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All the Living: A Novel Hardcover – March 31, 2009

4.1 out of 5 stars 57 customer reviews

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Editorial Reviews

From Publishers Weekly

Morgan's enchanting debut follows the travails of a young woman who moves to Kentucky with her bereaved lover in 1984. Aloma, herself an orphan from a young age, leaves her job at the mission school where she was raised to help her taciturn boyfriend, Orren, with his family farm after his family is killed in a car accident. Once at the farm, he retreats into himself and working the land, leaving Aloma to wrestle with her desire to pursue her dream of being a concert pianist. As her relationship with Orren becomes more collision than cohabitation, Aloma finds in a local preacher a deep friendship that complicates her feelings for Orren, who drags his feet on marrying her. Young Aloma's growing understanding of love and devotion in the midst of deep despair is delicately and persuasively rendered through the lens of belief—be it in religion, relationships or music. Morgan's prose holds the rhythm of the local dialect beautifully, evoking the land, the farming lifestyle and Aloma's awakening with stirring clarity. (Apr.)
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From The New Yorker

This lyrical tale of grief and gruelling love on a tobacco farm takes place in the mid-nineteen-eighties but, if not for glimpses of linoleum and double-wides, might recall an earlier time. Aloma is an orphan who teaches piano at a mountain mission school; Orren is a “college farm boy” who glances at her sideways and “she thought that was wicked and could not help but like it.” When his family is killed in a car crash, Orren inherits their remote farm, and Aloma comes to live there, despite her dream of being a musician in the “real world.” Morgan is an expansive stylist, fond of rare words (“letheless,” “mortise”) and of the circumlocutions that can pass for plain speaking, but her pacing is shrewd. By the time the harvest is done, two lonely people are fused, if not consoled.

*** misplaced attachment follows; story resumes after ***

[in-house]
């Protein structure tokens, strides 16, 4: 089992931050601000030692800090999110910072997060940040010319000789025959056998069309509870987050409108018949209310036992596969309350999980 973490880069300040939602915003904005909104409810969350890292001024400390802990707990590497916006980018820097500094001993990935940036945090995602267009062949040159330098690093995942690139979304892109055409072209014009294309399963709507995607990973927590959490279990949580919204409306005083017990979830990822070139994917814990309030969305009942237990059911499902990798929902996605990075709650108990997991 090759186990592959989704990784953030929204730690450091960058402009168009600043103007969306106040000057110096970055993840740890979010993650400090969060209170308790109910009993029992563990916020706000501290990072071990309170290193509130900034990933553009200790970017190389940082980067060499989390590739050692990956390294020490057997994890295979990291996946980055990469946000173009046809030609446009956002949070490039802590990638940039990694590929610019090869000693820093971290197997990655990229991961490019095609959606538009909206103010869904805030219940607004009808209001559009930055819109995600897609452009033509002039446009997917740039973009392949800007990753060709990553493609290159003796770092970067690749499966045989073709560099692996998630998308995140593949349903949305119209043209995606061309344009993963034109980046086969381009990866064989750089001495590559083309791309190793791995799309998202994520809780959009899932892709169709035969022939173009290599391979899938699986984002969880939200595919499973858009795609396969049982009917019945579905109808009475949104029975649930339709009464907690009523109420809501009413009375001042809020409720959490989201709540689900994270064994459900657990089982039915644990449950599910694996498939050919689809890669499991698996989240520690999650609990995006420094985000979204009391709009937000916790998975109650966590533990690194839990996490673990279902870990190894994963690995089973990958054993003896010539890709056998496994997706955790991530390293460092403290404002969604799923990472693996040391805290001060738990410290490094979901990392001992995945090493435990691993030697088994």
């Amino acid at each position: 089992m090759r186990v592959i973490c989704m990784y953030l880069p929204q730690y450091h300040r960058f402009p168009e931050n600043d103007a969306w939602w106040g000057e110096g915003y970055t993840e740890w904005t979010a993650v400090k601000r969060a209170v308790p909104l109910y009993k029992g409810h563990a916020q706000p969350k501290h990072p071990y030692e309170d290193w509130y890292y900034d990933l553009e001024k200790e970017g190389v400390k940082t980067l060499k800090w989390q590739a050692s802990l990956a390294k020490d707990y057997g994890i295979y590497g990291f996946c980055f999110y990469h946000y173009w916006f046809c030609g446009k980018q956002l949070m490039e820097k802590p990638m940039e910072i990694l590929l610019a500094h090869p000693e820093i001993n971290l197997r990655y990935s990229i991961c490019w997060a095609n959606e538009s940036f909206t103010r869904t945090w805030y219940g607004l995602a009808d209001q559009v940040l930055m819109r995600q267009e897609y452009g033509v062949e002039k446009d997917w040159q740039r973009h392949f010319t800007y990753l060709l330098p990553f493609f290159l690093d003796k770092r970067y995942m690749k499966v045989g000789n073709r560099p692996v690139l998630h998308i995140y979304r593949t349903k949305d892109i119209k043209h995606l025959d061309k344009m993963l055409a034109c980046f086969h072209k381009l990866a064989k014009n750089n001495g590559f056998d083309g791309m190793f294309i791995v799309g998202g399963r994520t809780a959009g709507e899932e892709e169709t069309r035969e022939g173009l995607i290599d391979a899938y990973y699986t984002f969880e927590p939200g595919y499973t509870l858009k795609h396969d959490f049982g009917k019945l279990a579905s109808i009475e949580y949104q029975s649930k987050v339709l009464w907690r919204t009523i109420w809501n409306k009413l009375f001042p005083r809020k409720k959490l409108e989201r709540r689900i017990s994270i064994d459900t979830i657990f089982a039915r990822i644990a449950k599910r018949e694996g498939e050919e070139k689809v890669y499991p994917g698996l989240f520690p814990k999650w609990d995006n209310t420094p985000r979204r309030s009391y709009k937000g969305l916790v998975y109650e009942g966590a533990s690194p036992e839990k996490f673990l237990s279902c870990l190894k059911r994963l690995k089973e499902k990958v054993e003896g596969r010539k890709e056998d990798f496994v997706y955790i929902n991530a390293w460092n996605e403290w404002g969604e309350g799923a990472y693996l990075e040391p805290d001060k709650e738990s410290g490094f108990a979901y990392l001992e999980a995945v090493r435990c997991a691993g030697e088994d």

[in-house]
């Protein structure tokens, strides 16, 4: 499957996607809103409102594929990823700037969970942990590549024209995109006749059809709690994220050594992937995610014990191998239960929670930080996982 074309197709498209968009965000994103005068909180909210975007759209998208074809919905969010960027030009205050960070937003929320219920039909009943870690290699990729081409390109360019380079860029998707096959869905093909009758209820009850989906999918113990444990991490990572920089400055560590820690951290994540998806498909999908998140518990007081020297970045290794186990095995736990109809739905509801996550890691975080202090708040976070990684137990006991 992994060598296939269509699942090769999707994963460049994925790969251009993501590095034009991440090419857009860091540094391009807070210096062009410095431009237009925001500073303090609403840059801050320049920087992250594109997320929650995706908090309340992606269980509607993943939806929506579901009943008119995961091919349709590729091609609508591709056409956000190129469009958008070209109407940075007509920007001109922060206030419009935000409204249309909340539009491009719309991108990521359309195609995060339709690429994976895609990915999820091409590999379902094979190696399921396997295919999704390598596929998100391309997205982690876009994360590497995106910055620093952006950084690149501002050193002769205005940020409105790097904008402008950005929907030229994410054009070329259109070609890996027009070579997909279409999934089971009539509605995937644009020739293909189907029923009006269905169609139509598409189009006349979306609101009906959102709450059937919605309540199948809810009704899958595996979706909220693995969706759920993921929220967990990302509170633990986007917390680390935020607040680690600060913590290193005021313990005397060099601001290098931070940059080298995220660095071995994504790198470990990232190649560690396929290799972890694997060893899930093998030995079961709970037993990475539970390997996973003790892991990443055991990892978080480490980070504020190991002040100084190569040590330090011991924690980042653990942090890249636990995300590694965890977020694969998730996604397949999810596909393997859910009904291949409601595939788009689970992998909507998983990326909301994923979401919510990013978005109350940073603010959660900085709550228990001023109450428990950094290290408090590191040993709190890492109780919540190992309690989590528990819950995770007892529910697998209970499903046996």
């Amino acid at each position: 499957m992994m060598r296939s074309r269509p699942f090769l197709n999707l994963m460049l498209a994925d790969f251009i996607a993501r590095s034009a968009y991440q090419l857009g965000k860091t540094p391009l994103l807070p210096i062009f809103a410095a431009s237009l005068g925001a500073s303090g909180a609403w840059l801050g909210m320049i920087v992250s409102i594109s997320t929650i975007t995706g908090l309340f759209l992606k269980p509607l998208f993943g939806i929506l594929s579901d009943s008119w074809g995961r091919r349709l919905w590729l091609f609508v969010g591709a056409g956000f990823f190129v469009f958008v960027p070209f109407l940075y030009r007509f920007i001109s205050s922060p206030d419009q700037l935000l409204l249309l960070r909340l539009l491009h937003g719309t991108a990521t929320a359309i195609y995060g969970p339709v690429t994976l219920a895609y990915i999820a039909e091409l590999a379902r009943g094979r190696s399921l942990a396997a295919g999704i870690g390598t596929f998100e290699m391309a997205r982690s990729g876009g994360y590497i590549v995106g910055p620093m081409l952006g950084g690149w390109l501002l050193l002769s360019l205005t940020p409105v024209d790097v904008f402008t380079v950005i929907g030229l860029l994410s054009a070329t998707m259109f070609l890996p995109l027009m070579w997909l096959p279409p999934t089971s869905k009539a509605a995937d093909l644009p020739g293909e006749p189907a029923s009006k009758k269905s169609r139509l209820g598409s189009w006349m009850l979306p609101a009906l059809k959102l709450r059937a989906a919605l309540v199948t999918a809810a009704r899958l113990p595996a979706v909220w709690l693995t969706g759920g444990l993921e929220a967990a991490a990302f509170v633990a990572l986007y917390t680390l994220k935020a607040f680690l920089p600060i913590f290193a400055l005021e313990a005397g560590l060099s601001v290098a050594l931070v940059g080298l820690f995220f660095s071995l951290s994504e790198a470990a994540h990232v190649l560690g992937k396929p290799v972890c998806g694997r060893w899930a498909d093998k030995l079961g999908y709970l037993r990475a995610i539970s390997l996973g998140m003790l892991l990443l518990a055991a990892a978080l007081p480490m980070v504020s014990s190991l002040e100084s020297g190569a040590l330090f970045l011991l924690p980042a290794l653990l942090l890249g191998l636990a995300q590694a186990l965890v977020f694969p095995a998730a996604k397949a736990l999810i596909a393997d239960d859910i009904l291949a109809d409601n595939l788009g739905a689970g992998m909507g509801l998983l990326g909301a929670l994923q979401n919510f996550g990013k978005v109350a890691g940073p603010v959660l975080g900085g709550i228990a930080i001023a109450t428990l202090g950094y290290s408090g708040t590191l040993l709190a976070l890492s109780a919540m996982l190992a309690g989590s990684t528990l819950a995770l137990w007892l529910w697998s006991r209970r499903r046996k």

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Product Details

  • Hardcover: 199 pages
  • Publisher: Farrar, Straus and Giroux; 1 edition (March 31, 2009)
  • Language: English
  • ISBN-10: 0374103623
  • ISBN-13: 978-0374103620
  • Product Dimensions: 5.8 x 0.8 x 8.6 inches
  • Shipping Weight: 12 ounces
  • Average Customer Review: 4.1 out of 5 stars  See all reviews (57 customer reviews)
  • Amazon Best Sellers Rank: #921,667 in Books (See Top 100 in Books)

Customer Reviews

Top Customer Reviews

By K. M. VINE VOICE on April 30, 2009
Format: Hardcover Vine Customer Review of Free Product ( What's this? )
C. E. Morgan's first novel, ALL THE LIVING, ought to be destined to become a classic. It should be read in classrooms, and then again later by people who have soaked up more life experience than young students -- or for that matter, than Aloma, its central protagonist -- so they can better appreciate the hard lessons imparted.

It is Orren, Aloma's lover, who speaks those implacable words (above) about happiness. He is a young man determined to make a go of the tobacco farm he inherited when his mother and brother died. He's tied to the land by grit, grief, duty, and sheer stubbornness, and he wants to do everything by himself. Aloma was three when she lost her parents, so she is as alone in the world as Orren. This, and their primal attraction to each other, is why she agreed to come live on this subsistence farm. But, blessed with musical talent on the piano, she isn't tied to the land in thought or action. She has ambitions for herself. She desires escape from the dreary and lonely life there, and she wishes to expand herself as a pianist. Enter the pastor in nearby Hansonville, who, at Aloma's behest, hires her to play for his church's services. He is single and, again, because Aloma implies it, thinks she is also. But these are not frivolous characters, and this is no salacious melodrama. ALL THE LIVING doesn't shy away from honest sexuality, but it isn't so much concerned with extreme acts of betrayal (erotic or otherwise) as with the subtler, internal struggles of men and women.

Morgan earned a master's degree in Theological Studies and puts it to good use by applying a vibrant undercoat of spiritual philosophy to her novel.
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Format: Hardcover Vine Customer Review of Free Product ( What's this? )